Step two:  Base paint.  Dennis and/or his carpenters sprayed the foam panels with a medium-light, cool gray.  I followed after and gently rolled the stone with a warmer putty-gray, in a deliberately blotchy way.

(At this point, naturally, the rest of the production team worried that this ugliness would be the final "look," but "Take heart!" I told them (or something like that)  "Lo!  There are many paint steps yet to come!")

Faux stone photo by me - given to public domain.  This is taken under work-lights 
not the more flattering theatrical lighting, so make allowances please!

Step three:  At this point the fake stone sheets were attached to the frame of the on-stage "house," so I spent a whole day bobbing up and down in the lift detailing individual stones.  For this show I used four colors of latex paint: black, a chocolaty brown, a rust, and a pale gray/almost white, arranged in that order - dark to light - at my feet in the lift's bucket, plus a bucket of water.  With a sash brush (I like the angled edge) I mostly dry-brushed on remarkably little color. 

Close-up detail of faux stone, given to public domain.

You can see how nicely the rough texture of the foam takes the dry color.

Now here's a photo of the non-acetone, knife-cut style of fake stone to give you an idea of its more chiseled look.  Muuuuch slower though.

Close-up of stone on The Beauty Queen of Leenane, Kitchen Dog Theater, 
also public domain photo

The Beauty Queen of Leenane, Kitchen Dog Theater

If you're curious, you can read more about the Beauty Queen stone (and the show) on my "Set Questions Answered" Squidoo page  HERE.

Wednesday, February 12, 2014


You know that mad rush to meet the deadline...

The last few days have been long, tiring ones, trying to get the set for Uptown Players' production of Vanya and Sonya and Masha and Spike ready in time for photos last night.

I've been popping up and down in the lift like a demented Jack-in-the Box, painting stone walls, then the carpenters popped up and down in the same lift (plus ladders) raising a faux slate roof over an (also faux) breezeway and plopping my weather-vane in place (an even more faux thing, there being neither breeze nor weather inside the theater... and that's just great, thank you, because we've had plenty of freezing weather outside it lately).

Designer, set dresser, TD, carpenters... The whole gang has been really sweating it (despite the cold), racing against the deadline.  This show has a lot of dressing what with its interior furnishings and decoration and its exterior lawn etc.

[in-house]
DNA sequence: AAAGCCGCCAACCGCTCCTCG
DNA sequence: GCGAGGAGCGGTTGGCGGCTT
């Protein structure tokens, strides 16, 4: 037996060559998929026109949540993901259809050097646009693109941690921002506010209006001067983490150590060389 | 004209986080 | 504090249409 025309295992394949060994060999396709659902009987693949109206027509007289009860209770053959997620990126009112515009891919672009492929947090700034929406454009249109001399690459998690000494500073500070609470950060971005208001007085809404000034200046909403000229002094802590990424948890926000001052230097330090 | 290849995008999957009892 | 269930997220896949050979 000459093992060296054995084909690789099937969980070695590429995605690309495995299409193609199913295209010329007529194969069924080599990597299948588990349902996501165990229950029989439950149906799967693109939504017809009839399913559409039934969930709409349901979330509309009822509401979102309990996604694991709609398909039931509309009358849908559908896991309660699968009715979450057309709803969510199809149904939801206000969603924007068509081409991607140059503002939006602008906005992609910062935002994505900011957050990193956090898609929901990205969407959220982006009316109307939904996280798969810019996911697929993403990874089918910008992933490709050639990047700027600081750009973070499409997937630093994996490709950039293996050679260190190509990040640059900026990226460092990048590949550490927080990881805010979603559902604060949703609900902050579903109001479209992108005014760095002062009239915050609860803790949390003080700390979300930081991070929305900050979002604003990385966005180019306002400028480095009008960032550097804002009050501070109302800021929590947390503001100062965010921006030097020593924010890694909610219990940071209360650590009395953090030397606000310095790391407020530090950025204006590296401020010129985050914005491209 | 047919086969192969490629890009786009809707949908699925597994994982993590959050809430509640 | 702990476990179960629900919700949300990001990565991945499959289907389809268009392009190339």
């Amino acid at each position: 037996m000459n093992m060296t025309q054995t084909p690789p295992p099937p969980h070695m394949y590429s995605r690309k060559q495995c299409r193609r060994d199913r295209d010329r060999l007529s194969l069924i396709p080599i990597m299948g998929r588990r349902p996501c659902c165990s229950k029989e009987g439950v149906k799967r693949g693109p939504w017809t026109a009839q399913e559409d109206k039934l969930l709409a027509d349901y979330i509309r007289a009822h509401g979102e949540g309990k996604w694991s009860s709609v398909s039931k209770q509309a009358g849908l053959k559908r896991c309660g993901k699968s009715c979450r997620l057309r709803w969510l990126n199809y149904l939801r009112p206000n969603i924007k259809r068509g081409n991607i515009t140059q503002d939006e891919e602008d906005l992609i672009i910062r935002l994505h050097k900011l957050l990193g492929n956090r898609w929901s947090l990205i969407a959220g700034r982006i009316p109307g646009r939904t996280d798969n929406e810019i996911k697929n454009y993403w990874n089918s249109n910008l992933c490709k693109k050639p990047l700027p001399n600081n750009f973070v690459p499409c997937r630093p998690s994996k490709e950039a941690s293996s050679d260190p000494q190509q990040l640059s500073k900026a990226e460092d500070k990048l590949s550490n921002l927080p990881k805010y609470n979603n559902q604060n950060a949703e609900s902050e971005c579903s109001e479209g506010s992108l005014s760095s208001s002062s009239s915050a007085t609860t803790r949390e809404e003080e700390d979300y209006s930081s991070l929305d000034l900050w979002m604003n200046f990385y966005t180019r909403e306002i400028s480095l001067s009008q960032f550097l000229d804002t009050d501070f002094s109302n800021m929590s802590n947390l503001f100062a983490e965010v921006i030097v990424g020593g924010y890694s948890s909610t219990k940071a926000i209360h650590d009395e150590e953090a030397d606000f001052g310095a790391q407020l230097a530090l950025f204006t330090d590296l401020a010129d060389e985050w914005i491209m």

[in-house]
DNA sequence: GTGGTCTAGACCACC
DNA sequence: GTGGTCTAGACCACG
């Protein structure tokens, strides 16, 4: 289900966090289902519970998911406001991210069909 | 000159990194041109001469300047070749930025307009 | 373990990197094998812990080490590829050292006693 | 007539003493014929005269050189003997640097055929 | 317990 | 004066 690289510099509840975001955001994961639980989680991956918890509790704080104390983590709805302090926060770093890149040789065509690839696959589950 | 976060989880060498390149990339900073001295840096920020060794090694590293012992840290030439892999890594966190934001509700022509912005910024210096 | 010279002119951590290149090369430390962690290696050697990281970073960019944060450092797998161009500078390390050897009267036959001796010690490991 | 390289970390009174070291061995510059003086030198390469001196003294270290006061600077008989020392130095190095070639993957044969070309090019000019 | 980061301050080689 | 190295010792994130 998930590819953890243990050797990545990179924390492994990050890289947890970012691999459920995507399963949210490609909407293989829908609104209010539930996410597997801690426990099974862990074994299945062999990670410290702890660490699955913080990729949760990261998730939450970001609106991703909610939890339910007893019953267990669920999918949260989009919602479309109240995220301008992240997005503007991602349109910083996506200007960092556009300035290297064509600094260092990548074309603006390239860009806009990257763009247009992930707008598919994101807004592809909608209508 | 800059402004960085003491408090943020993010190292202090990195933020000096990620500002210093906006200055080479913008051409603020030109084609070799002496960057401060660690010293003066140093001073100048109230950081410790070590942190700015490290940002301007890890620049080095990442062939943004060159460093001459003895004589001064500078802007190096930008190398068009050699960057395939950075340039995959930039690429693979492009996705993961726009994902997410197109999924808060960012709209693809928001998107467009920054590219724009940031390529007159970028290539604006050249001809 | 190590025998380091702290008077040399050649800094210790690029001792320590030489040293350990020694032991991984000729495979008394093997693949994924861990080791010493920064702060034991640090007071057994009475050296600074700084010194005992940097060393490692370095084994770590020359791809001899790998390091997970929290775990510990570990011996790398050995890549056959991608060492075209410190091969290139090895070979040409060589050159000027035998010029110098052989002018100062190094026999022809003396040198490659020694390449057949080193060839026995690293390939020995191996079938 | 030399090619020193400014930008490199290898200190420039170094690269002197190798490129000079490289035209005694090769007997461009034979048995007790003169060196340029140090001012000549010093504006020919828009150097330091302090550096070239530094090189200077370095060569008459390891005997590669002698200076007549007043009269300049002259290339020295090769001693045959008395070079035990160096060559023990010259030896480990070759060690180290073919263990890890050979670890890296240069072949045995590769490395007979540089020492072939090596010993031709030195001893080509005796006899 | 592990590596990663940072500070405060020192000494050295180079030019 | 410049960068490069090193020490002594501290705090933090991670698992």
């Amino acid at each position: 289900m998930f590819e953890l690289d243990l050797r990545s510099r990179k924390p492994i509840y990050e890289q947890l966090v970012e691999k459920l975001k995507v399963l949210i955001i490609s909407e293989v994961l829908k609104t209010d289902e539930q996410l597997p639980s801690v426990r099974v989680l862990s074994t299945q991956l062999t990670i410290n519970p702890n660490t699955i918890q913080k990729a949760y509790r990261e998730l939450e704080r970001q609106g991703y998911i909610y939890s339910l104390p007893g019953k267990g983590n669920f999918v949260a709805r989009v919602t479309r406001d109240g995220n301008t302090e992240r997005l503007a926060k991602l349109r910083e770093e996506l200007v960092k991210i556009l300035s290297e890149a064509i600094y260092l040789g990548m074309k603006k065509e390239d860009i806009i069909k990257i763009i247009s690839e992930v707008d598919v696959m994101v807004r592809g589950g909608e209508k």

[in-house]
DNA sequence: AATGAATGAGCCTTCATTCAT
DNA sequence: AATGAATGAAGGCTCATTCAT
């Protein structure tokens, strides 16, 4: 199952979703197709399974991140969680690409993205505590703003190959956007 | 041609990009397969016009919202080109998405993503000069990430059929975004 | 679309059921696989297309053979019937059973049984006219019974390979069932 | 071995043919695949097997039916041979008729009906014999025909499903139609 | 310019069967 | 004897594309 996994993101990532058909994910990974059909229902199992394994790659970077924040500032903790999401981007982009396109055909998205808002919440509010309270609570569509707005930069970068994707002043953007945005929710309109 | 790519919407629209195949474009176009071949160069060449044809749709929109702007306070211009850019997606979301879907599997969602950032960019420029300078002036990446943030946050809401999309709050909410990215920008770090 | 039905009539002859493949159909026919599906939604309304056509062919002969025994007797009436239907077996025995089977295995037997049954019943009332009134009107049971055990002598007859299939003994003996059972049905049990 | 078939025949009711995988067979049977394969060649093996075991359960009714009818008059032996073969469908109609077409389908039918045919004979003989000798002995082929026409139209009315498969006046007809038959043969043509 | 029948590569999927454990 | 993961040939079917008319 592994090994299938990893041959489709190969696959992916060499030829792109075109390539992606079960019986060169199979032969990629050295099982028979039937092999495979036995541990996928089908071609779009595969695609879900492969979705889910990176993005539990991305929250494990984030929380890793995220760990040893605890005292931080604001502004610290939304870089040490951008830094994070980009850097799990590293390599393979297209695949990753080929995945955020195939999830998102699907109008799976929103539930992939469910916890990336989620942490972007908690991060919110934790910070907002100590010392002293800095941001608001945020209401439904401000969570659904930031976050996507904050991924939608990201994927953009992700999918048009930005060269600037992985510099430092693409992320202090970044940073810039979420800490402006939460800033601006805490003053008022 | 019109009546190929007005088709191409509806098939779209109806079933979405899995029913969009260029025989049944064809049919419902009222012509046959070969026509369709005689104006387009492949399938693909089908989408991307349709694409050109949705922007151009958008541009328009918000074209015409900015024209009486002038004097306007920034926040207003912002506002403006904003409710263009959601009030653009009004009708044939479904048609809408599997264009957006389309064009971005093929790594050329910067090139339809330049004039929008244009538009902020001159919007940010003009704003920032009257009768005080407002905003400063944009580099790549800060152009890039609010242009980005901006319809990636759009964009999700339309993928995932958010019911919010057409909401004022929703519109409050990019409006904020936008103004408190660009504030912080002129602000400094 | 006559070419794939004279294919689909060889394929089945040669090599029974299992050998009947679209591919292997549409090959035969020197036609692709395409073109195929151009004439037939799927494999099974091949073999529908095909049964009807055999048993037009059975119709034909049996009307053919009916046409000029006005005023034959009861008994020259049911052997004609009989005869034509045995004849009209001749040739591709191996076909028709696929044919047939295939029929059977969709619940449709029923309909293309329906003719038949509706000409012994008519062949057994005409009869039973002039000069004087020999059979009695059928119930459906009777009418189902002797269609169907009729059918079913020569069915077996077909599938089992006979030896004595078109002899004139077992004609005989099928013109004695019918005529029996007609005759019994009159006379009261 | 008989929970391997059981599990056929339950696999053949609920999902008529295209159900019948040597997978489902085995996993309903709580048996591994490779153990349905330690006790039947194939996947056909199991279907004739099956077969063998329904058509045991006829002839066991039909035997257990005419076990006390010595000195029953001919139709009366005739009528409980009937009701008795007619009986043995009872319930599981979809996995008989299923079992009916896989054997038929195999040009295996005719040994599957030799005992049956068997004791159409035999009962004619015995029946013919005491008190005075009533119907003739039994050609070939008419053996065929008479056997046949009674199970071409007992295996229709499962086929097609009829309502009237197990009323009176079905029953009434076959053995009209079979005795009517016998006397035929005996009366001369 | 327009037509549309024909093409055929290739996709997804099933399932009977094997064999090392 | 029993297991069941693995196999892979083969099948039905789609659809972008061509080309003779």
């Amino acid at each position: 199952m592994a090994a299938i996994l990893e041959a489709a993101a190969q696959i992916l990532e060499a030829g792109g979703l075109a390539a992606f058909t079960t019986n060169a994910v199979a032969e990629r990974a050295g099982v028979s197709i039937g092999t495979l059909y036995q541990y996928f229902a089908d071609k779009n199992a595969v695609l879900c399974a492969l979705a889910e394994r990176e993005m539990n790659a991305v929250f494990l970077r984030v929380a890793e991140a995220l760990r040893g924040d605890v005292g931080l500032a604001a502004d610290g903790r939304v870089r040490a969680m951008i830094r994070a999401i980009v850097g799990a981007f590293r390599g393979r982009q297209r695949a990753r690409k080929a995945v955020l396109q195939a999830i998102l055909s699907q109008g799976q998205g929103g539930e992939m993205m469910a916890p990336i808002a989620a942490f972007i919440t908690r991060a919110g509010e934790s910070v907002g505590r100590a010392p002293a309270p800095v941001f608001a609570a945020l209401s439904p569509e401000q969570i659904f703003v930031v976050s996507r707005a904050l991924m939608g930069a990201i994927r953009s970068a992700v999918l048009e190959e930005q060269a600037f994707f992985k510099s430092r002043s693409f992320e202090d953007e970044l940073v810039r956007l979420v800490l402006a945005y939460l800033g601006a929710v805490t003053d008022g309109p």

So.  Busy.

Then yesterday, just as we were starting to see the end of our labors in sight, just as we were starting to think, "We're gonna make it, we're gonna make it, almoooost made it..." a nervous management came to tell us that icy weather meant that photos had to be postponed until today.

He expected us to be mad - instead we immediately and gratefully sat down to rest.

Now, after an evening with my feet up and a good night's sleep, I'll just saunter back into the theater today to add little details, some wood grain on the stairs, a few orange flowers to balance out stage right, that kind of thing.  As far as I'm concerned, the perfect project is one where, once you think you're done, you get the gift of a little extra time to sit and to stare, to evaluate, then to make those few small tweaks that really finish the design.

This time it's orange flowers.

Image courtesy of

Tuesday, February 11, 2014


If you read this blog, you're someone who understands creativity.  A designer maybe.  A writer.  An engineer.  Someone who appreciates art.  Someone who thinks for themselves.

So you know how important it is to have a free, safe, unobserved area to work in and to experiment in.

This free place may be a desk in a quiet room of one's own - with no nosy person going through your crumpled-up notes and sketches.  Or this might be a laptop in a cafe with no one watching over your shoulder, reading your first drafts and recording on a clipboard every website you visit for research.  And if your interests are social or political... well, you know just how important it is to make private phone calls.

Except the NSA has a Great Big Clipboard.

All our electronic communications - calls, emails, texts, web searches, everything on your cell phone - all are wide open to our nosy Big Brother.  They may not bother to listen to your calls or to rummage your trash, but only because they don't feel like it.  Today.  There's nothing else stopping them, because, under the Patriot Act and related law, it's all legal.  Or legal-ish.

Let's change the law!

Even the Act's original sponsor, Rep. Jim Sensenbrenner R-WIS, now repudiates it, saying, "The NSA has gone far beyond the intent of the Patriot Act, particularly in the accumulation and storage of metadata.  Had Congress known... the bill would never have been passed."

Here's the actual Fourth Amendment:

"The right of the people to be secure in their persons, houses, papers, and effects, against unreasonable searches and seizures, shall not be violated, and no warrants shall issue, but upon probable cause, supported by oath or affirmation, and particularly describing the place to be searched, and the persons or things to be seized."